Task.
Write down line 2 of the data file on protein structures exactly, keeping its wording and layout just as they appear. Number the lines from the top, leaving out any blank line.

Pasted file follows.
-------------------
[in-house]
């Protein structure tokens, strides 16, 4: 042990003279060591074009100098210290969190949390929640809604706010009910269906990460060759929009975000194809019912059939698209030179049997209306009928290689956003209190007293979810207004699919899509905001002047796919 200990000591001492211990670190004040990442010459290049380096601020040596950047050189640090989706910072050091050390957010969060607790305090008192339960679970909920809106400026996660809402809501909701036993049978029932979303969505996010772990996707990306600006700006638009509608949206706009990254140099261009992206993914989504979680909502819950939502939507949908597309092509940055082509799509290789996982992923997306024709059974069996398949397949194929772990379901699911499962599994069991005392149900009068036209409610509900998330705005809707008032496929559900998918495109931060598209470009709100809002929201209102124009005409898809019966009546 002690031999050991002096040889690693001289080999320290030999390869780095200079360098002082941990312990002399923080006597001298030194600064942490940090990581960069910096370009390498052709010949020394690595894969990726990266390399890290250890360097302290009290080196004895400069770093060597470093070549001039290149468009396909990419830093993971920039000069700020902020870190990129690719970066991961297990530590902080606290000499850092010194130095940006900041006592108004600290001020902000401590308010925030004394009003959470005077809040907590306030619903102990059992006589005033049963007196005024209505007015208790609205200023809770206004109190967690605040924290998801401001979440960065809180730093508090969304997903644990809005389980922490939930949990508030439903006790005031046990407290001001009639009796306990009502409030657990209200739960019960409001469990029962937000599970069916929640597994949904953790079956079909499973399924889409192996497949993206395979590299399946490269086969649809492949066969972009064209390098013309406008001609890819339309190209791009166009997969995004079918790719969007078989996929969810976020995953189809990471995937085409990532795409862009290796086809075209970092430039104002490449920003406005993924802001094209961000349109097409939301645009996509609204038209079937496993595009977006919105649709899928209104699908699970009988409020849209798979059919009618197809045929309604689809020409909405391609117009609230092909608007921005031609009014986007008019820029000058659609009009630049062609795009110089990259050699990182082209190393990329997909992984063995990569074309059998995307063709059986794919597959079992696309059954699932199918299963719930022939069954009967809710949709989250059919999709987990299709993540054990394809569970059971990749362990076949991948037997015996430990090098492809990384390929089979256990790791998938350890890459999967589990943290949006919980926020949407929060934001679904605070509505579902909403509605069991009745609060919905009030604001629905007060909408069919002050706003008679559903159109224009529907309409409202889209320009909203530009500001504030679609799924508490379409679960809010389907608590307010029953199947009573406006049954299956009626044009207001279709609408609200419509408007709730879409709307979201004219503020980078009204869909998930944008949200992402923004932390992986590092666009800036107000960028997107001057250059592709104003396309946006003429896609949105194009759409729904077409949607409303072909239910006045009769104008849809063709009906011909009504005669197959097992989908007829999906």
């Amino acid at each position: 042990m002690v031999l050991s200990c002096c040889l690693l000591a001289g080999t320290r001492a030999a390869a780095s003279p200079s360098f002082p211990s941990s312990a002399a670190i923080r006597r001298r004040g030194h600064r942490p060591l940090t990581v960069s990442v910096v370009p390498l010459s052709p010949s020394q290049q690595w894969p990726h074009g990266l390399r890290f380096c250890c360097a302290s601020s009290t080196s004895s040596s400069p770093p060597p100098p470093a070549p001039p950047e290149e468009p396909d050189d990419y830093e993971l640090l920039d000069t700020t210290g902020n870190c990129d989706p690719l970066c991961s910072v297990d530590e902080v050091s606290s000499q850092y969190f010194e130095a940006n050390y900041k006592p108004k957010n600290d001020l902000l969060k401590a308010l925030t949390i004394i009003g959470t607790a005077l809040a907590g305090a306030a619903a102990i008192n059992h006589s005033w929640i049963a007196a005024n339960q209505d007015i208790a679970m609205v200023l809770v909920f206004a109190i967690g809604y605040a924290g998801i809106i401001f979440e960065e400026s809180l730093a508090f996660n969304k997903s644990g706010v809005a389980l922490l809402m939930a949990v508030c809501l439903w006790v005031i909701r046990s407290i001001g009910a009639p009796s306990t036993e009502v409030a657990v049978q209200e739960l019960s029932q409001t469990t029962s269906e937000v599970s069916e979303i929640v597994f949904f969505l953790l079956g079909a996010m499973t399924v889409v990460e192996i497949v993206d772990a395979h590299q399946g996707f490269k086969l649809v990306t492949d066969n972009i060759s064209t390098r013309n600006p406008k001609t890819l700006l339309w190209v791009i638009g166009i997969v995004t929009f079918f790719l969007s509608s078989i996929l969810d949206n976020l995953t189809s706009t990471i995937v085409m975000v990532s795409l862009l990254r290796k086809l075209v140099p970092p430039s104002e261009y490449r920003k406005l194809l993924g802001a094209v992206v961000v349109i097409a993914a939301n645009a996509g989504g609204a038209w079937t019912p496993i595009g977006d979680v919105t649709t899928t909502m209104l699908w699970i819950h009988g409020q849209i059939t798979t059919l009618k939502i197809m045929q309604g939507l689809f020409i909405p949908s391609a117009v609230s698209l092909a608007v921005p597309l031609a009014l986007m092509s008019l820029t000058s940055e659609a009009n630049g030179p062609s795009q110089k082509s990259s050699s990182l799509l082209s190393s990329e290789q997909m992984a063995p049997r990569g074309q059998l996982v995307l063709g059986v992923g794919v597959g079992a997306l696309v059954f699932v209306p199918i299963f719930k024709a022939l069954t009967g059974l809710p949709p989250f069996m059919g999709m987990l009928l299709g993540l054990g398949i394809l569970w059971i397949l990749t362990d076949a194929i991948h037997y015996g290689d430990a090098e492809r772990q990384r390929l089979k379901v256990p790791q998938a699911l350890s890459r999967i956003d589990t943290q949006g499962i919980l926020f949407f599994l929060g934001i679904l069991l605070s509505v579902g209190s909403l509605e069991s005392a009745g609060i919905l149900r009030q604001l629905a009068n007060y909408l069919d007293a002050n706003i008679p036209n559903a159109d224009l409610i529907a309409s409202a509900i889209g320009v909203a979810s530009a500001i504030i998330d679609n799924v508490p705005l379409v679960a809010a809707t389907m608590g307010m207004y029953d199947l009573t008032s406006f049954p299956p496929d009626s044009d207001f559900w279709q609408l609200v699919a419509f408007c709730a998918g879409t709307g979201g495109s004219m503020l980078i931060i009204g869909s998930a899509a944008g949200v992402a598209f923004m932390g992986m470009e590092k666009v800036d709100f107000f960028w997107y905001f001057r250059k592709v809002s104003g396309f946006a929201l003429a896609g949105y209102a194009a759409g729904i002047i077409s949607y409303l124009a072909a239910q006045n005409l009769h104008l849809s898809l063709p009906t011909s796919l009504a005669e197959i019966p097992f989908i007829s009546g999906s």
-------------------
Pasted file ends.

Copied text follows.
């Protein structure tokens, strides 16, 4: 042990003279060591074009100098210290969190949390929640809604706010009910269906990460060759929009975000194809019912059939698209030179049997209306009928290689956003209190007293979810207004699919899509905001002047796919 200990000591001492211990670190004040990442010459290049380096601020040596950047050189640090989706910072050091050390957010969060607790305090008192339960679970909920809106400026996660809402809501909701036993049978029932979303969505996010772990996707990306600006700006638009509608949206706009990254140099261009992206993914989504979680909502819950939502939507949908597309092509940055082509799509290789996982992923997306024709059974069996398949397949194929772990379901699911499962599994069991005392149900009068036209409610509900998330705005809707008032496929559900998918495109931060598209470009709100809002929201209102124009005409898809019966009546 002690031999050991002096040889690693001289080999320290030999390869780095200079360098002082941990312990002399923080006597001298030194600064942490940090990581960069910096370009390498052709010949020394690595894969990726990266390399890290250890360097302290009290080196004895400069770093060597470093070549001039290149468009396909990419830093993971920039000069700020902020870190990129690719970066991961297990530590902080606290000499850092010194130095940006900041006592108004600290001020902000401590308010925030004394009003959470005077809040907590306030619903102990059992006589005033049963007196005024209505007015208790609205200023809770206004109190967690605040924290998801401001979440960065809180730093508090969304997903644990809005389980922490939930949990508030439903006790005031046990407290001001009639009796306990009502409030657990209200739960019960409001469990029962937000599970069916929640597994949904953790079956079909499973399924889409192996497949993206395979590299399946490269086969649809492949066969972009064209390098013309406008001609890819339309190209791009166009997969995004079918790719969007078989996929969810976020995953189809990471995937085409990532795409862009290796086809075209970092430039104002490449920003406005993924802001094209961000349109097409939301645009996509609204038209079937496993595009977006919105649709899928209104699908699970009988409020849209798979059919009618197809045929309604689809020409909405391609117009609230092909608007921005031609009014986007008019820029000058659609009009630049062609795009110089990259050699990182082209190393990329997909992984063995990569074309059998995307063709059986794919597959079992696309059954699932199918299963719930022939069954009967809710949709989250059919999709987990299709993540054990394809569970059971990749362990076949991948037997015996430990090098492809990384390929089979256990790791998938350890890459999967589990943290949006919980926020949407929060934001679904605070509505579902909403509605069991009745609060919905009030604001629905007060909408069919002050706003008679559903159109224009529907309409409202889209320009909203530009500001504030679609799924508490379409679960809010389907608590307010029953199947009573406006049954299956009626044009207001279709609408609200419509408007709730879409709307979201004219503020980078009204869909998930944008949200992402923004932390992986590092666009800036107000960028997107001057250059592709104003396309946006003429896609949105194009759409729904077409949607409303072909239910006045009769104008849809063709009906011909009504005669197959097992989908007829999906």